What are the signs of a prosperous nation? You’re bound to look for evidence of material wealth, which generally translates to high standards of safety and security as well as excellence in service quality. These things are all important markers and fortifiers of continued prosperity.
Dig a little deeper, however, and you’ll find another ubiquitous ingredient in the recipe. This is social cohesion and well-being, which is represented by the term “social capital.”
According to these studies, prosperity integrally depends on people and how they relate to each other. This is proven in every truly prosperous country. Where people trust each other, access available free support, and enjoy strong social networks, economic growth is also healthily on the rise. The Legatum 2012 Prosperity Index reinforced the notion by noting that a society’s general values have a direct impact on its prosperity.
Renowned American political scientist Robert Putnam put forth the social capital theory in his book, “Bowling Alone.” He says social capital comes in various forms, but categorizes them into two basic types: bonding and bridging.
This refers to the existing bond between people who are like-minded or affiliated, such as that among kin, kith, and social clubs.
This is the link between completely different groups of people. According to Putnam, this is what’s necessary for an economy to smoothly function and, thus, prosper.
Characteristics representing bonding social capital like loyalty and strong family ties are important, but they don’t necessarily contribute to general prosperity. In fact, such inclinations could lead to cronyism and elitism, which are both known to hinder progress.
Take a look at the economic activities of a prosperous democratic country. High levels of bridging social capital are evident in civic participation, the willingness of the citizens to contribute to the common good.
Personal and social relationships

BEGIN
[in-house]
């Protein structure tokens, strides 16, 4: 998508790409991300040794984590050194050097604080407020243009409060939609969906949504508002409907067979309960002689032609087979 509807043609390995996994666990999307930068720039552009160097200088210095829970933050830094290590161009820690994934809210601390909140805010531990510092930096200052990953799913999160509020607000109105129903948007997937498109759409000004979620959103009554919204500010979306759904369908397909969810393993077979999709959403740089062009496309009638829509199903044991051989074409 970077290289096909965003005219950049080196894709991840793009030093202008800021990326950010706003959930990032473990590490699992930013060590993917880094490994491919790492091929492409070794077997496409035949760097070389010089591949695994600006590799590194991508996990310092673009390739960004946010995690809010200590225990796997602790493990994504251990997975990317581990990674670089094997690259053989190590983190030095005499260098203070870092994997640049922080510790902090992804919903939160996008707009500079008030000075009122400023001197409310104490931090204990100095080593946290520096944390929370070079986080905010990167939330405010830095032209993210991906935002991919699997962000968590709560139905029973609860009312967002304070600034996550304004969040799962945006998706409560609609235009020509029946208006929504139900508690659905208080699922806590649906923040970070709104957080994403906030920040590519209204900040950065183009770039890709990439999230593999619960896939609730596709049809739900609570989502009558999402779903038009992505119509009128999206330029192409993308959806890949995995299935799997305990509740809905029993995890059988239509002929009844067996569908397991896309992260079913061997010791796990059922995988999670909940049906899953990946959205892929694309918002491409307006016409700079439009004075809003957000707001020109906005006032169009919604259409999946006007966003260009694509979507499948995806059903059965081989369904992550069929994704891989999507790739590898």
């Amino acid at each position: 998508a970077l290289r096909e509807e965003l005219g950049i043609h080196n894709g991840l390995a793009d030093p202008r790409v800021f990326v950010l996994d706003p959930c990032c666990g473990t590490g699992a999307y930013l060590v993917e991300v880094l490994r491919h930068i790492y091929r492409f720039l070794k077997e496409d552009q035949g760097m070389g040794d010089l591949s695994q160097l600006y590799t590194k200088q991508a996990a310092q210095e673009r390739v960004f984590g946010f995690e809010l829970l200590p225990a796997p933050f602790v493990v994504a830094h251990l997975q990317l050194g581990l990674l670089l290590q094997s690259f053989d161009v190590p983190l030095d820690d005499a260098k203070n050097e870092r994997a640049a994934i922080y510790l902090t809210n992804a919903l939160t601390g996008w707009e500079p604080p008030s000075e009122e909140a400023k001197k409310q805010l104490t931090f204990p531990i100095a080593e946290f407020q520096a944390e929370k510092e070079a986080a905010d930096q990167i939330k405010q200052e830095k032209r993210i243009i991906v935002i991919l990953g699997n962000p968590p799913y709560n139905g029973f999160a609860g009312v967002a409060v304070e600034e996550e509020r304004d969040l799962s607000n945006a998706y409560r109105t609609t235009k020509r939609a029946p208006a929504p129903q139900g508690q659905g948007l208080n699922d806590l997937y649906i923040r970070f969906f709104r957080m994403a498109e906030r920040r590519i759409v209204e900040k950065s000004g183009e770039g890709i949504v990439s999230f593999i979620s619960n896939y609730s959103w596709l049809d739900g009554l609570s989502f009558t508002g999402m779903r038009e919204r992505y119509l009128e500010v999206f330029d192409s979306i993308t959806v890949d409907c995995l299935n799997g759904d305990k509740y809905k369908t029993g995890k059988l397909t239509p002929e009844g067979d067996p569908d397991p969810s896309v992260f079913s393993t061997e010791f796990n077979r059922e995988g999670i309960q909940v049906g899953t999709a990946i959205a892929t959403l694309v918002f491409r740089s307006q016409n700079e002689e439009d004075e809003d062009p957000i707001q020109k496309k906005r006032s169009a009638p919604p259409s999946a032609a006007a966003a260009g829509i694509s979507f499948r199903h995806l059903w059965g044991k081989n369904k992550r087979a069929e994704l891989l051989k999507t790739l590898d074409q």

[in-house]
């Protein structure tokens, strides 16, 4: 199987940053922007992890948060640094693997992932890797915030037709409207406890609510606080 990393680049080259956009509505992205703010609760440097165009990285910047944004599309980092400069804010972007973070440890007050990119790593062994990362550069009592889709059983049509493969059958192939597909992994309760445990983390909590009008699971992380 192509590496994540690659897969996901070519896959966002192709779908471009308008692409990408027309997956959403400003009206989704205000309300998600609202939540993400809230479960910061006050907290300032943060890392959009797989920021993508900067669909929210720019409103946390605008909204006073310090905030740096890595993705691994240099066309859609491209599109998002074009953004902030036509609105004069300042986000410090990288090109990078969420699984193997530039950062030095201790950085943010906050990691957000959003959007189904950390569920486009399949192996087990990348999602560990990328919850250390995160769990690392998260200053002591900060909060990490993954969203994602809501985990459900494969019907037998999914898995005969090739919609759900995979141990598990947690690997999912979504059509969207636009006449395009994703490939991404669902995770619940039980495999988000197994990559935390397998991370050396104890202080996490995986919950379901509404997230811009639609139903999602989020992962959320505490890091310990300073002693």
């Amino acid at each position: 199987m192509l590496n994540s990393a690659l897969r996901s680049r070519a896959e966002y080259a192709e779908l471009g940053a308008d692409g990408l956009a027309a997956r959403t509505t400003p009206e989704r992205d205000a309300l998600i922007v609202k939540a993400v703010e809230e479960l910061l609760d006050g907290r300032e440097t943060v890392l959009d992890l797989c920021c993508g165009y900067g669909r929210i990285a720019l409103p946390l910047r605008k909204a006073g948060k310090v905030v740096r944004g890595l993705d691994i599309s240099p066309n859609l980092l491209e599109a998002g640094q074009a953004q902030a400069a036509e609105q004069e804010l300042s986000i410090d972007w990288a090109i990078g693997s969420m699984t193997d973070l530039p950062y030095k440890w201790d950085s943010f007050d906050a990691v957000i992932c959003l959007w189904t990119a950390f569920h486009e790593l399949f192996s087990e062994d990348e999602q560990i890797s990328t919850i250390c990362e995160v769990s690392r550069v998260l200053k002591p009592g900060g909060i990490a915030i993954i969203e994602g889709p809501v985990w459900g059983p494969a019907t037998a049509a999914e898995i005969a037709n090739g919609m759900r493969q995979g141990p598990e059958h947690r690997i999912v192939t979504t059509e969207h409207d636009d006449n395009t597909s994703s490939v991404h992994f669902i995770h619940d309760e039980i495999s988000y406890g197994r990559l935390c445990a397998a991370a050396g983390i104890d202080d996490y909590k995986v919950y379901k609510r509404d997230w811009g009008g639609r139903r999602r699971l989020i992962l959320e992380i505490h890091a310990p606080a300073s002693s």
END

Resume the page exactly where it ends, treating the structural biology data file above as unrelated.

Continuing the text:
Strength of social norms
The impact of social capital on business and government in democratic societies is profound and far-reaching. It generates personal well-being for the individual as well as wellness for operations and structures. All these lay out the foundation for long-term prosperity.
While trust, respect, and support should be present in the basic unit, it must also be earned and awarded in areas outside of the family and immediate social circles. This means that all these must extend to the police, the charitable institutions, the election process, the administration, and more. In this way, you can see how bridging social capital is necessary for the success of programs, boosting all segments of prosperity.
According to the Prosperity Index, association among social capital, innovation, and entrepreneurship is explained by the correlation of high levels of social capital with higher stocks of human capital and institutional strength in governance and education. The 2013 edition of the index showed how social capital is necessary for innovation to thrive. This is demonstrated in well-governed nations exhibiting a strong social capital.
A rise in social capital manifested in the 2016-2017 duration, but with regional anomalies. The rest of the world might have slowly but steadily improved, but dips had been observed in Latin America and in Western Europe. This was consistent with a pattern that dates back to a couple of years before this period, indicating that there might be new challenges that world leaders had to contend with.
The link between social capital and prosperity is demonstrated in every nation. China, in particular, is testament to the fact that bridging social capital is essential to genuine prosperity. Despite the strength of the Chinese bonding social capital and the volume of business and investment in the country, there is a deficit in civic concern. True progress is being held back by cronyism and other forms of corruption. There is a deep social malaise that lends an atmosphere of distrust underneath the superficial feeling of safety.
In contrast, Indonesia is lacking in personal and social relationships, but still manages to score well in terms of social capital, thanks to the strong civic participation of its people. This demonstrates that bridging social capital is what’s necessary for a country to prosper.
In the West, social capital is on the decline for a variety of reasons, including the popular belief that the global economy is working against its people, concerns about injustice and inequality, the effect of technology on the workplace, etc.
The Legatum Institute details the lessons learned from these studies. Governments that aim to increase levels of social capital can work toward it by focusing on key foundations. This involves, among other steps, earning society’s trust to ensure lawfulness as well as supporting people in their entrepreneurial goals by issuing guarantees.
At the same time, signs of social capital decrease should be actively analyzed and suitably addressed. It’s important to identify the cause and elements involved to regain prosperity and sustain it for a long time.